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DBMS_Profiler

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The DBMS_Profiler package lets you analyze the efficiency of your PL/SQL code by gathering statistics in dedicated tables. Hora automates the process of setting up DBMS_Profiler, starting and stopping it, and viewing the statistics in a meaningful way.

Hora's interface to DBMS_Profiler is available from the toolbar on most pages, and from some context menus.

Setup

To enable DBMS_Profiler, a user with DBA privileges first needs to run the profload.sql script found in $ORACLE_HOME/rdbms/admin to install the package.

Next, each schema that will be using the package should run the proftab.sql script in the same directory to install the tables that will store the statistics. This will allow each user to keep track of his own results, and to delete old rows from the results tables when they are no longer needed.

These steps need to be performed only once. You will then be ready to use Hora's interface.

dlgDBMS_Profiler6

 

Starting the Profiler

When you invoke the Profiler, you see a window with a Start Profiler button, a Stop Profiler button, and some information about previous runs. Press the Start Profiler button and accept or change the default comment and the additional comment. The DBMS_Profiler package will then monitor all PL/SQL code that you execute. If you wish, you can close the Profiler window while you execute your code.

Stopping the Profiler

When you are finished executing the code that you wanted to monitor, just press the Stop Profiler button, and you will see a new entry with your comment in the tree that is described below.

Using Hora to interpret the results

Each time that you run DBMS_Profiler, a new run id is created through a sequence. The run id is the primary key of the PLSQL_PROFILER_RUNS table. Run id and unit number are the composite primary key for PLSQL_PROFILER_UNITS. Finally, run id, unit number and line number are the composite primary key for PLSQL_PROFILER_DATA.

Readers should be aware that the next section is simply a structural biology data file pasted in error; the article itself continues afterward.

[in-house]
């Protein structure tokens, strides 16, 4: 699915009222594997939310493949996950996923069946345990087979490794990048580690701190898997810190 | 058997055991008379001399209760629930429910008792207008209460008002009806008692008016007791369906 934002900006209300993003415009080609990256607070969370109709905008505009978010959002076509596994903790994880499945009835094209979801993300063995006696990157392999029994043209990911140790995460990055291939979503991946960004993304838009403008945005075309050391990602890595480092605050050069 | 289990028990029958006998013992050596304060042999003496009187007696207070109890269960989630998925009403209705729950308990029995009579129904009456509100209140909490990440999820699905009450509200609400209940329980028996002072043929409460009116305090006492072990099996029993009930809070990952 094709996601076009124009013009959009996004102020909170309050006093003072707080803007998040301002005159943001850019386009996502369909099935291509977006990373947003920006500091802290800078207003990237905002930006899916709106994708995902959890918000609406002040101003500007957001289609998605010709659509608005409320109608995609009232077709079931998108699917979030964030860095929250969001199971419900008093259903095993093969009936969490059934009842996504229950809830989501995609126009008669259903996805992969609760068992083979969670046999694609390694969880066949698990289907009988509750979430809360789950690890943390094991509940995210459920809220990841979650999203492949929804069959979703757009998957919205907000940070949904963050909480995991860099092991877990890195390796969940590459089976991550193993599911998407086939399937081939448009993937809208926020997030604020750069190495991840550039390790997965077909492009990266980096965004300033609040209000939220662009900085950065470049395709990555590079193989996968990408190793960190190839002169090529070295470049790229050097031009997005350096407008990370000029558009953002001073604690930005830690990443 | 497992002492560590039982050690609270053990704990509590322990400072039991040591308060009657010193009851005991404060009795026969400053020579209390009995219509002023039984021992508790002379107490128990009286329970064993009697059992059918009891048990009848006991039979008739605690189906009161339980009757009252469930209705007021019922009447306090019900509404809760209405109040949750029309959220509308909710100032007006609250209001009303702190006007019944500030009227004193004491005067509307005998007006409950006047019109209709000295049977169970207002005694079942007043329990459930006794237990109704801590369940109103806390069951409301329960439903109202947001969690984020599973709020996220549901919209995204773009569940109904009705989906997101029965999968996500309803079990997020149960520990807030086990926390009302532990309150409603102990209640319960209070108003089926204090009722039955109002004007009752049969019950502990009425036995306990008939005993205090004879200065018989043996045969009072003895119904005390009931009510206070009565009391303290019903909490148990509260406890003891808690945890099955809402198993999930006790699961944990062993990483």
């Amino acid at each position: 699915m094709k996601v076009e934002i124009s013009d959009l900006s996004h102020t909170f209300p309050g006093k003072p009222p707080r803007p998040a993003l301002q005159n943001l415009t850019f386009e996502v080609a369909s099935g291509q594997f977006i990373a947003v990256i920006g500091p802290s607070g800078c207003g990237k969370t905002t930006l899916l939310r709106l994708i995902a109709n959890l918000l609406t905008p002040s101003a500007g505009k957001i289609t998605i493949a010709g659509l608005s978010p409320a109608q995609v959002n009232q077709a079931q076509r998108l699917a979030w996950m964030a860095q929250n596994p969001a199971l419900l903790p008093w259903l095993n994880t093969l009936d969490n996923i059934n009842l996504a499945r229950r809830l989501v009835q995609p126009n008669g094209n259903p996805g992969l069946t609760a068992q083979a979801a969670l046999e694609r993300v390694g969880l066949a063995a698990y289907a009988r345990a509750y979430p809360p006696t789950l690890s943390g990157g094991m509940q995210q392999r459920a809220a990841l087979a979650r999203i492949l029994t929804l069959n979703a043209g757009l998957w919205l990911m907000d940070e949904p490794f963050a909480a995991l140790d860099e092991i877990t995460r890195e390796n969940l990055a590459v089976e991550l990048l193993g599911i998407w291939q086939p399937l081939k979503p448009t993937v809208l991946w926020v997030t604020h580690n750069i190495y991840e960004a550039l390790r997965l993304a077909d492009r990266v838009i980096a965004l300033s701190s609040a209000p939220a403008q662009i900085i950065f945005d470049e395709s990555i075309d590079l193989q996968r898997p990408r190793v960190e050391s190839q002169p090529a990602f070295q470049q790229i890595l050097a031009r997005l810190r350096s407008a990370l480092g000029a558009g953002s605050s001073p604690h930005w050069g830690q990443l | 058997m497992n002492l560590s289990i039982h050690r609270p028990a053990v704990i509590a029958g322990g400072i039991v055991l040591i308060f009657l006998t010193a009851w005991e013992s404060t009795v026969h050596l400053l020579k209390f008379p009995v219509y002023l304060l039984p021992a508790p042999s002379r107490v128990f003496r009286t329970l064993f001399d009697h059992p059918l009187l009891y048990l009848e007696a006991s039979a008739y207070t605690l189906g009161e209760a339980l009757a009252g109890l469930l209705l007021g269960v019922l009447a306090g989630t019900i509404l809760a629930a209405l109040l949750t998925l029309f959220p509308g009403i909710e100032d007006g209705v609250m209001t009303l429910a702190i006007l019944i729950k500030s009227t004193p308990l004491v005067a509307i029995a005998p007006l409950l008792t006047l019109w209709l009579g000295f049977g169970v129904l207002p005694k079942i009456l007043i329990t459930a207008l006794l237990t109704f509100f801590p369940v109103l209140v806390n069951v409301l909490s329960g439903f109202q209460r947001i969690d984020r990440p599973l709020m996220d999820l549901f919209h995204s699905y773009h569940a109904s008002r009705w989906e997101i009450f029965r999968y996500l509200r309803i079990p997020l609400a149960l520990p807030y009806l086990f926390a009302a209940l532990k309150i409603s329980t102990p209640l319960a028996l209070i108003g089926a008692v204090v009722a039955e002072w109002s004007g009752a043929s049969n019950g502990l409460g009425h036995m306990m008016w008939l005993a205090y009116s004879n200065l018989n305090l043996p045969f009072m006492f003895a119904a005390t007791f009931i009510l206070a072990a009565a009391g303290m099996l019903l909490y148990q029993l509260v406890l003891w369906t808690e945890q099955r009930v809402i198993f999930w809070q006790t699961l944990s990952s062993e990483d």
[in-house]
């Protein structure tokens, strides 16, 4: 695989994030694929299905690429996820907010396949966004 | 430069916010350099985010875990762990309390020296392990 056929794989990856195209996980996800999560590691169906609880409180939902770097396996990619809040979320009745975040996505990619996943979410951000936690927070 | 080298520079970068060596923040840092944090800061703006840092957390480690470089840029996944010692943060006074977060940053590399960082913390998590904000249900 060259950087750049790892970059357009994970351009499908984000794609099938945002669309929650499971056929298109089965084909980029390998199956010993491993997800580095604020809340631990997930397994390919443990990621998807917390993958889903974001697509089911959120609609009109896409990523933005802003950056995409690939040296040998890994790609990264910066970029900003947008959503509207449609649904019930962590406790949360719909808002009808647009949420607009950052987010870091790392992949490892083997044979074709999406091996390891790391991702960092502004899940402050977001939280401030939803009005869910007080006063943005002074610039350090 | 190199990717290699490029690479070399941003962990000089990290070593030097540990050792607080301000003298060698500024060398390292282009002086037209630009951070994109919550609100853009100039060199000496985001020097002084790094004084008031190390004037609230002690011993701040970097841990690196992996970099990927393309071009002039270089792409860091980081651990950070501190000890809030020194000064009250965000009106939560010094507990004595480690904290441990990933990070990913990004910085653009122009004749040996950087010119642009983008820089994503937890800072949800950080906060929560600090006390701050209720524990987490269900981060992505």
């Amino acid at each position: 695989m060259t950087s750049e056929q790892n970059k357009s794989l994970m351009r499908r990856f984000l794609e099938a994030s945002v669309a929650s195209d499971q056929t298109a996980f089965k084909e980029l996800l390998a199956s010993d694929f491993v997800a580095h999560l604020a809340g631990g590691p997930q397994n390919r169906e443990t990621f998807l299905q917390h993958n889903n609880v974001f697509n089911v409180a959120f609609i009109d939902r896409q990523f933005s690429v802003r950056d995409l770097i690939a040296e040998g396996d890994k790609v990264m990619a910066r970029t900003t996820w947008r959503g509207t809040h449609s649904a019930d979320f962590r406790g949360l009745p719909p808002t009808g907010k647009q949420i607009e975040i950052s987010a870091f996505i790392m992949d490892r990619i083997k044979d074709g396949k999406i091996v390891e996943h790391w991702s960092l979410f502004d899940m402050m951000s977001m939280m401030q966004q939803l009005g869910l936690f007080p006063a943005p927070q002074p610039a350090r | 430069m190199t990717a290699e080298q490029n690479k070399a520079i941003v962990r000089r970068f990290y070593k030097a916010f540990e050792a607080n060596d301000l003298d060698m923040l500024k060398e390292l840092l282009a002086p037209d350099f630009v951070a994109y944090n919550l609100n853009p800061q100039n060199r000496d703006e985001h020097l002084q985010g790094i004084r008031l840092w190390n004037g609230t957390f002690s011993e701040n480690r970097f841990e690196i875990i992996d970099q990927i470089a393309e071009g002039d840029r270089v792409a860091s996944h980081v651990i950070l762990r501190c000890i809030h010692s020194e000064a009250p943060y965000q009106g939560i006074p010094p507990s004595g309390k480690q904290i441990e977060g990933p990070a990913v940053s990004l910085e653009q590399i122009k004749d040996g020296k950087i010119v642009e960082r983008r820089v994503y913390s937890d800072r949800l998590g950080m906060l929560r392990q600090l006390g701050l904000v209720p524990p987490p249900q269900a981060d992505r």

A run is created each time that the START_PROFILER and STOP_PROFILER functions are run successfully in sequence. Within the run, each anonymous block, procedure, or function represents a new unit number. And within the unit, each new line number represents a line of executable source code.

The left-hand area of Hora's interface shows all runs in the current schema's PLSQL_PROFILER_RUNS table.

The upper-right area shows the comments associated with the START_PROFILER procedure. They are stored in PLSQL_PROFILER_ RUNS.

The lower-right window lists information from the PLSQL_PROFILER_ UNITS table for the stored procedures and functions of the highlighted run, including the total time in nanoseconds.

Finally, you can expand the runs in the left-hand area and see the following detail from  the PLSQL_PROFILER_DATA table for the highlighted program unit:

run id

unit number

line number

total time spent executing in nanoseconds

minimum execution time in nanoseconds

maximum execution time in nanoseconds

Cleaning up the tables

When you are no longer interested in the output for one or more run id's you can delete the corresponding rows from the three tables. Because of the two levels of foreign-key constraints, they should be deleted in the following  order:

1.

PLSQL_PROFILER_DATA

2.

PLSQL_PROFILER_UNITS

3.

PLSQL_PROFILER_RUNS

More information

Additional information about DBMS_Profiler is available from Oracle in the Oracle-Supplied Packages User Guide.